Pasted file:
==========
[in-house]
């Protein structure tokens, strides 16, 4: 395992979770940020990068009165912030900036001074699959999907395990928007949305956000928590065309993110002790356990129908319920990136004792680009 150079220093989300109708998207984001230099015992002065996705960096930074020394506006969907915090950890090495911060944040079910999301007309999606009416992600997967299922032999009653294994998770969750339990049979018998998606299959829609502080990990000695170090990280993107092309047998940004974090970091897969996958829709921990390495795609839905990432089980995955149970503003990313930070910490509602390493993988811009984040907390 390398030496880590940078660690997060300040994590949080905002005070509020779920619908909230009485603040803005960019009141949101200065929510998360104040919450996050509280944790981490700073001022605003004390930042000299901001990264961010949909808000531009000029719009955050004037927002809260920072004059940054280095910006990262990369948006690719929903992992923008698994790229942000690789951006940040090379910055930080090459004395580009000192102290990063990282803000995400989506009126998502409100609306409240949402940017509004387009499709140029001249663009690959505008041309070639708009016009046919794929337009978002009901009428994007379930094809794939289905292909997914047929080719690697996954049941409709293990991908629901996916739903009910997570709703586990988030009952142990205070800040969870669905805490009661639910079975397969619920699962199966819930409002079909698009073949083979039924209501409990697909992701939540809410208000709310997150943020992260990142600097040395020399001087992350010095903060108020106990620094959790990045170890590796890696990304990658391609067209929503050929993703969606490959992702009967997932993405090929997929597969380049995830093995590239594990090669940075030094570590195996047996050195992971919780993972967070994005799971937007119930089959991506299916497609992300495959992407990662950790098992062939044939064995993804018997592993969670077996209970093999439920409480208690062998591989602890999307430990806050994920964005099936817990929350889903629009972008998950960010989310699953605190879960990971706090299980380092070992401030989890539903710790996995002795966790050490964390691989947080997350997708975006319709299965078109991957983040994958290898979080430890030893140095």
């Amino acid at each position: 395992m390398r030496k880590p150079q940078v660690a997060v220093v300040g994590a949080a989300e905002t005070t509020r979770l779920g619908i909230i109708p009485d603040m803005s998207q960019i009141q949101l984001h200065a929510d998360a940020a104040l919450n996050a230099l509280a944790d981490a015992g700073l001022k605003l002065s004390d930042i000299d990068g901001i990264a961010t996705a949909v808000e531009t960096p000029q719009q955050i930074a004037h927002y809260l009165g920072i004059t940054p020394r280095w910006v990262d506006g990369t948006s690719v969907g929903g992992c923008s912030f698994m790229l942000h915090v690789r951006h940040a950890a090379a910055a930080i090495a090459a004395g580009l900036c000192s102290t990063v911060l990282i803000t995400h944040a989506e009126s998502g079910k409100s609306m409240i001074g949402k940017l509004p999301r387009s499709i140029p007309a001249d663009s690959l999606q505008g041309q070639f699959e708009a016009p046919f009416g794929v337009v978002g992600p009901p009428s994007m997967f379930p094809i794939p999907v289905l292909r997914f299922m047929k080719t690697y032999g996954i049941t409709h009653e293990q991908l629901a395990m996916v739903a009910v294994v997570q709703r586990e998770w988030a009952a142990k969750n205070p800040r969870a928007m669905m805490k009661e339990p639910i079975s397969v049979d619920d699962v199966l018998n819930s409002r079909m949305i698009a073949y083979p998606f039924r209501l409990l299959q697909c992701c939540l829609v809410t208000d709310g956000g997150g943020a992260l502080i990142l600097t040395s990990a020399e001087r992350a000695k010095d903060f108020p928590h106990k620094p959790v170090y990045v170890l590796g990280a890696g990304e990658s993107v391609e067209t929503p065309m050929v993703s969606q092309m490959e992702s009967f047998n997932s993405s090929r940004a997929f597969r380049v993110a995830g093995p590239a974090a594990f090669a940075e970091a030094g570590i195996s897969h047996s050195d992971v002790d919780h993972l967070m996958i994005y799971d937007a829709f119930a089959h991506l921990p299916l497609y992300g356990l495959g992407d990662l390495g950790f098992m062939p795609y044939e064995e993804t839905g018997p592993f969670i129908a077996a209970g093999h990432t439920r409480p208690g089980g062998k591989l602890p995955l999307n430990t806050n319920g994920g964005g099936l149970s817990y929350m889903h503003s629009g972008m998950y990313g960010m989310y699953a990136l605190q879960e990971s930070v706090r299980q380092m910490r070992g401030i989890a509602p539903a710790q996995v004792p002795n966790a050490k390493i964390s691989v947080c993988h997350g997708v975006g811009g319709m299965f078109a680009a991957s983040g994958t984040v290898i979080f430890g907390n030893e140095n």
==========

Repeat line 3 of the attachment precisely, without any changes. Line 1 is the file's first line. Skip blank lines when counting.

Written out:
């Amino acid at each position: 395992m390398r030496k880590p150079q940078v660690a997060v220093v300040g994590a949080a989300e905002t005070t509020r979770l779920g619908i909230i109708p009485d603040m803005s998207q960019i009141q949101l984001h200065a929510d998360a940020a104040l919450n996050a230099l509280a944790d981490a015992g700073l001022k605003l002065s004390d930042i000299d990068g901001i990264a961010t996705a949909v808000e531009t960096p000029q719009q955050i930074a004037h927002y809260l009165g920072i004059t940054p020394r280095w910006v990262d506006g990369t948006s690719v969907g929903g992992c923008s912030f698994m790229l942000h915090v690789r951006h940040a950890a090379a910055a930080i090495a090459a004395g580009l900036c000192s102290t990063v911060l990282i803000t995400h944040a989506e009126s998502g079910k409100s609306m409240i001074g949402k940017l509004p999301r387009s499709i140029p007309a001249d663009s690959l999606q505008g041309q070639f699959e708009a016009p046919f009416g794929v337009v978002g992600p009901p009428s994007m997967f379930p094809i794939p999907v289905l292909r997914f299922m047929k080719t690697y032999g996954i049941t409709h009653e293990q991908l629901a395990m996916v739903a009910v294994v997570q709703r586990e998770w988030a009952a142990k969750n205070p800040r969870a928007m669905m805490k009661e339990p639910i079975s397969v049979d619920d699962v199966l018998n819930s409002r079909m949305i698009a073949y083979p998606f039924r209501l409990l299959q697909c992701c939540l829609v809410t208000d709310g956000g997150g943020a992260l502080i990142l600097t040395s990990a020399e001087r992350a000695k010095d903060f108020p928590h106990k620094p959790v170090y990045v170890l590796g990280a890696g990304e990658s993107v391609e067209t929503p065309m050929v993703s969606q092309m490959e992702s009967f047998n997932s993405s090929r940004a997929f597969r380049v993110a995830g093995p590239a974090a594990f090669a940075e970091a030094g570590i195996s897969h047996s050195d992971v002790d919780h993972l967070m996958i994005y799971d937007a829709f119930a089959h991506l921990p299916l497609y992300g356990l495959g992407d990662l390495g950790f098992m062939p795609y044939e064995e993804t839905g018997p592993f969670i129908a077996a209970g093999h990432t439920r409480p208690g089980g062998k591989l602890p995955l999307n430990t806050n319920g994920g964005g099936l149970s817990y929350m889903h503003s629009g972008m998950y990313g960010m989310y699953a990136l605190q879960e990971s930070v706090r299980q380092m910490r070992g401030i989890a509602p539903a710790q996995v004792p002795n966790a050490k390493i964390s691989v947080c993988h997350g997708v975006g811009g319709m299965f078109a680009a991957s983040g994958t984040v290898i979080f430890g907390n030893e140095n």